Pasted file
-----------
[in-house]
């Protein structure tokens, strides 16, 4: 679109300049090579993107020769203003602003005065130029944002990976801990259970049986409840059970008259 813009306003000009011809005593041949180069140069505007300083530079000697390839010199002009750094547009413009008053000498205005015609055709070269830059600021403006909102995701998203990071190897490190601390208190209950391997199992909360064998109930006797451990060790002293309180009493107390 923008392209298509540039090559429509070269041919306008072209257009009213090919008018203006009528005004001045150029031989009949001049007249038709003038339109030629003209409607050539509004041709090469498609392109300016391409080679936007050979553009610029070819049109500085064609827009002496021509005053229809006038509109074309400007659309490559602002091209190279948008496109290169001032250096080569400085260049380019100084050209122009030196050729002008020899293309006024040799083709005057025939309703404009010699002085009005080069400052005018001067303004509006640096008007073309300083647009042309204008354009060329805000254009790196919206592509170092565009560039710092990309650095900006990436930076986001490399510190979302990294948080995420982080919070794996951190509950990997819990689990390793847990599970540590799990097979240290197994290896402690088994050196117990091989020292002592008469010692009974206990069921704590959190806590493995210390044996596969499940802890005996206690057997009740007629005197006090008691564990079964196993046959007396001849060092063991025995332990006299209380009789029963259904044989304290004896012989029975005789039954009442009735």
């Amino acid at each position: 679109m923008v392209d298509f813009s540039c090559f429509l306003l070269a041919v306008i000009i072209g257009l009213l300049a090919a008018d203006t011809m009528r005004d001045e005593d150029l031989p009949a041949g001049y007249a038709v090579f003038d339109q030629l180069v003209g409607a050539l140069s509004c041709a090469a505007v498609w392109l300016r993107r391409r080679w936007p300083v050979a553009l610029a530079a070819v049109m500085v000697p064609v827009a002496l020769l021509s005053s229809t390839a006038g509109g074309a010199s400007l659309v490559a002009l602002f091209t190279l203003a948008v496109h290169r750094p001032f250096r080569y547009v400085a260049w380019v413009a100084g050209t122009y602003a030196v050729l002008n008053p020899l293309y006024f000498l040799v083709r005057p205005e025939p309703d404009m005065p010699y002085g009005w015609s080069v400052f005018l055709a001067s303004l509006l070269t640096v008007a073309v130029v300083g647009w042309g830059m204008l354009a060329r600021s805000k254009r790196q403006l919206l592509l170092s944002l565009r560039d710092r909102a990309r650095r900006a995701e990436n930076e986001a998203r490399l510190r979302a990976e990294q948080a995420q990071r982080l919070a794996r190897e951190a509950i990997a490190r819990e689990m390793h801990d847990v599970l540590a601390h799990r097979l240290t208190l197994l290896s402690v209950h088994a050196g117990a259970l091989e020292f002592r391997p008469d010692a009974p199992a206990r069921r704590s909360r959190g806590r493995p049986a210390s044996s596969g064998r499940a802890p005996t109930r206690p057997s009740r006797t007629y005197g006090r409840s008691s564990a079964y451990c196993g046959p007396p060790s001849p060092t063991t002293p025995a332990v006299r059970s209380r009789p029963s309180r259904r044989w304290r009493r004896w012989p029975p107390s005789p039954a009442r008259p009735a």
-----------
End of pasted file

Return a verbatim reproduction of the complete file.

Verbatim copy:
[in-house]
């Protein structure tokens, strides 16, 4: 679109300049090579993107020769203003602003005065130029944002990976801990259970049986409840059970008259 813009306003000009011809005593041949180069140069505007300083530079000697390839010199002009750094547009413009008053000498205005015609055709070269830059600021403006909102995701998203990071190897490190601390208190209950391997199992909360064998109930006797451990060790002293309180009493107390 923008392209298509540039090559429509070269041919306008072209257009009213090919008018203006009528005004001045150029031989009949001049007249038709003038339109030629003209409607050539509004041709090469498609392109300016391409080679936007050979553009610029070819049109500085064609827009002496021509005053229809006038509109074309400007659309490559602002091209190279948008496109290169001032250096080569400085260049380019100084050209122009030196050729002008020899293309006024040799083709005057025939309703404009010699002085009005080069400052005018001067303004509006640096008007073309300083647009042309204008354009060329805000254009790196919206592509170092565009560039710092990309650095900006990436930076986001490399510190979302990294948080995420982080919070794996951190509950990997819990689990390793847990599970540590799990097979240290197994290896402690088994050196117990091989020292002592008469010692009974206990069921704590959190806590493995210390044996596969499940802890005996206690057997009740007629005197006090008691564990079964196993046959007396001849060092063991025995332990006299209380009789029963259904044989304290004896012989029975005789039954009442009735």
């Amino acid at each position: 679109m923008v392209d298509f813009s540039c090559f429509l306003l070269a041919v306008i000009i072209g257009l009213l300049a090919a008018d203006t011809m009528r005004d001045e005593d150029l031989p009949a041949g001049y007249a038709v090579f003038d339109q030629l180069v003209g409607a050539l140069s509004c041709a090469a505007v498609w392109l300016r993107r391409r080679w936007p300083v050979a553009l610029a530079a070819v049109m500085v000697p064609v827009a002496l020769l021509s005053s229809t390839a006038g509109g074309a010199s400007l659309v490559a002009l602002f091209t190279l203003a948008v496109h290169r750094p001032f250096r080569y547009v400085a260049w380019v413009a100084g050209t122009y602003a030196v050729l002008n008053p020899l293309y006024f000498l040799v083709r005057p205005e025939p309703d404009m005065p010699y002085g009005w015609s080069v400052f005018l055709a001067s303004l509006l070269t640096v008007a073309v130029v300083g647009w042309g830059m204008l354009a060329r600021s805000k254009r790196q403006l919206l592509l170092s944002l565009r560039d710092r909102a990309r650095r900006a995701e990436n930076e986001a998203r490399l510190r979302a990976e990294q948080a995420q990071r982080l919070a794996r190897e951190a509950i990997a490190r819990e689990m390793h801990d847990v599970l540590a601390h799990r097979l240290t208190l197994l290896s402690v209950h088994a050196g117990a259970l091989e020292f002592r391997p008469d010692a009974p199992a206990r069921r704590s909360r959190g806590r493995p049986a210390s044996s596969g064998r499940a802890p005996t109930r206690p057997s009740r006797t007629y005197g006090r409840s008691s564990a079964y451990c196993g046959p007396p060790s001849p060092t063991t002293p025995a332990v006299r059970s209380r009789p029963s309180r259904r044989w304290r009493r004896w012989p029975p107390s005789p039954a009442r008259p009735a």